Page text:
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Time Erosion vs. Delta Effect

Options involve risk and are not suitable for all investors.
Options involve risk and are not suitable for all investors. Certain requirements must be met to trade options. Before engaging in the purchase or sale of options, investors should understand the nature of and extent of their rights and obligations and be aware of the risks involved in investing with options. Please read the options disclosure document titled "Characteristics and Risks of Standardized Options (PDF)" before considering any option transaction. You may also call the Investment Center at 877.653.4732 for a copy. A separate client agreement is needed. Multi-leg option orders are charged one base commission per order, plus a per-contract charge.

Select to close help pop-up The amount by which an option is in-the-money
A challenging aspect of shorter-term options is the erosion of the time premium portion of the option's price. Time premium is the amount of the option's price that exceeds its intrinsic valueHover to view help pop-upSelect to view help pop-upThe amount by which an option is in-the-money. As an option nears expiration and time decreases, the marketplace is increasingly less willing to pay any premium over intrinsic value.
Time premium erosion works in favor of short-term option sellers. Conversely, the option buyer must overcome the erosion of time premium to profit from a long option position. The graph below is a representation of theoretical time erosion for longer-dated options:
For illustrative purposes only.
Note: The prices presented in this graph are for illustrative and educational purposes only. They do not represent any actual options prices and are not intended to. Options prices on actual stocks may differ significantly from those shown.
As you can see from the graph, time erosion of options premium is not linear (i.e., it does not occur in a straight line). The mathematical reasons for this are complex.
The result is that the erosion of time premium in the earlier months of an option's life is much less dramatic than the erosion that occurs in the last few months. Because of the long timeframe of LEAPS® options, this effect is even more pronounced. The time erosion that occurs in the first several months of a LEAPS® option is minimal.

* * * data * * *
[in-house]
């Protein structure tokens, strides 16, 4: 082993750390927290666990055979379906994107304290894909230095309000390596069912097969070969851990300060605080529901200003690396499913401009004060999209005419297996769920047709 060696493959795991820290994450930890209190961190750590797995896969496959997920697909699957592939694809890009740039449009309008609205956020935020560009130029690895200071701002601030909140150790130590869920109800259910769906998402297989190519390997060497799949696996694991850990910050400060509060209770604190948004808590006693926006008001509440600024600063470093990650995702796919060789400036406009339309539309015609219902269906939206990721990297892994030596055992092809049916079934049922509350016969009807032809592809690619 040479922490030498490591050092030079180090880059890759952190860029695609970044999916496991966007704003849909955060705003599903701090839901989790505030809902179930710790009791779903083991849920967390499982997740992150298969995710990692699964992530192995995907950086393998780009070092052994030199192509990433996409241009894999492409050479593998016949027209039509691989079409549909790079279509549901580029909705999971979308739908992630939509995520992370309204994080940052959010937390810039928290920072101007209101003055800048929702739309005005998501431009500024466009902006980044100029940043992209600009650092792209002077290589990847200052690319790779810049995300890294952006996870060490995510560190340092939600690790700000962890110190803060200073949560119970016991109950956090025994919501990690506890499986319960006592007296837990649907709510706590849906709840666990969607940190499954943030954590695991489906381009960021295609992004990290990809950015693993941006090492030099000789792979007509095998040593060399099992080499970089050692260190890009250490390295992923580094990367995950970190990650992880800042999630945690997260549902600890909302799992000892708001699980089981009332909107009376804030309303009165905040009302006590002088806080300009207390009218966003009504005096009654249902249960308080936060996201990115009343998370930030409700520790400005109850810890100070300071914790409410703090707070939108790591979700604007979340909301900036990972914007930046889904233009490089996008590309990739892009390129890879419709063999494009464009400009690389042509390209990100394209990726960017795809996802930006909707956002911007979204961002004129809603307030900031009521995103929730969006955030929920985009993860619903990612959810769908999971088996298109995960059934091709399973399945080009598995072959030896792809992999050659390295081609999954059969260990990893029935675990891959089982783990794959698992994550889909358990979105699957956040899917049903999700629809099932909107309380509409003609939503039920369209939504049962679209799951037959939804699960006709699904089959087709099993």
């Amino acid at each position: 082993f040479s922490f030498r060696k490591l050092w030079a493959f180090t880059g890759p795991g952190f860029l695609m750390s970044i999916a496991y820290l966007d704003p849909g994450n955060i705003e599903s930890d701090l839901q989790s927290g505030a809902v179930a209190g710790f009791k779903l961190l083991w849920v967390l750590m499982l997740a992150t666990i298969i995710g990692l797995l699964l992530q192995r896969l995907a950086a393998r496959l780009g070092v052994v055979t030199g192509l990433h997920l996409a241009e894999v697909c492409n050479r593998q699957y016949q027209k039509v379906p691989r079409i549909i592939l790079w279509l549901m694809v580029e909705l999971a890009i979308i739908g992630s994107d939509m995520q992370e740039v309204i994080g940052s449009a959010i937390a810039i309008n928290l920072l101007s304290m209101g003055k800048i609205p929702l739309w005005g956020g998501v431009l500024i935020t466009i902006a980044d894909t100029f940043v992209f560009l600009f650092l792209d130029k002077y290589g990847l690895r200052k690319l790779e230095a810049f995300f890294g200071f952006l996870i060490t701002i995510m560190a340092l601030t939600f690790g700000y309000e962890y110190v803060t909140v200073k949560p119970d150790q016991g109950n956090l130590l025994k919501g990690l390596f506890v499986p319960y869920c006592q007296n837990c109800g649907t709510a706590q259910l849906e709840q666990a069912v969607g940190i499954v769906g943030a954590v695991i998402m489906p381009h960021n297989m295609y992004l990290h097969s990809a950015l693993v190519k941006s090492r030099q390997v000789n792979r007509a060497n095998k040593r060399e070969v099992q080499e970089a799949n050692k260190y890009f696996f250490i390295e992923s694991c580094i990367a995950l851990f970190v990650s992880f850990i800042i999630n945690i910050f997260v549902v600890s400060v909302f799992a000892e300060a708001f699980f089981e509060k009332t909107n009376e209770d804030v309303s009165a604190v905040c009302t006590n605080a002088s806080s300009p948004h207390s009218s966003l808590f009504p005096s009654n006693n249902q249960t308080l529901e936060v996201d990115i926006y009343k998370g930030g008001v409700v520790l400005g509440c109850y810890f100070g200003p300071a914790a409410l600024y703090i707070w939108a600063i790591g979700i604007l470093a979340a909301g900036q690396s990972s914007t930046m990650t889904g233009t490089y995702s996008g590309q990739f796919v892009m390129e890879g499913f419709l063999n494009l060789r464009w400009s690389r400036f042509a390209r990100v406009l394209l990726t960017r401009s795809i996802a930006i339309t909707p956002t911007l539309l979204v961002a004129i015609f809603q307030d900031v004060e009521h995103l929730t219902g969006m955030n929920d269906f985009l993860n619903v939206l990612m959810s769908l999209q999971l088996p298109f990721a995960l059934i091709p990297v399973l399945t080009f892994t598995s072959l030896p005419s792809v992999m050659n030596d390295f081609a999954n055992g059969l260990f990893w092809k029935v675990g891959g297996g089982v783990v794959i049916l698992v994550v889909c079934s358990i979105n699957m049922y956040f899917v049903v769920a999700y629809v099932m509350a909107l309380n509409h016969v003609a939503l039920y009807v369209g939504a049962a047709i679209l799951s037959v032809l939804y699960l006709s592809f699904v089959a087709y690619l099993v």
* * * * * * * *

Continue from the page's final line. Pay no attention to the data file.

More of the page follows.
However, when LEAPS® options become shorter-term options (time to expiration is less than one year), they behave like all other shorter-term options, as the graph shows. Time erosion becomes more pronounced and has a greater impact, especially in the last 90 days of the option's life.
What does this mean to options investors?
  • Buyers of LEAPS® options have less time premium erosion to fight than buyers of shorter-dated options.
  • LEAPS® options offer less leverage..
  • The Deltas of LEAPS® options will not increase as dramatically as with shorter-dated options since there is so much time remaining until expiration.
  • A lower Gamma tempers any drastic changes to an option's Delta due to the amount of time until expiration/
Content licensed from the Options Industry Council is intended to educate investors about U.S. exchange-listed options issued by The Options Clearing Corporation, and shall not be construed as furnishing investment advice or being a recommendation, solicitation or offer to buy or sell any option or any other security. Options involve risk and are not suitable for all investors.

Content licensed from the Options Industry Council. All Rights Reserved. OIC or its affiliates shall not be responsible for content contained on Merrill's Website, or other Company Materials not provided by OIC. OIC education can be accessed at the OIC web site popup.

Without the Jargon

Select to close help pop-up A call option is out of the money if the strike price is greater than the market price of the underlying security. A put option is out of the money if the strike price is less than the market price of the underlying security.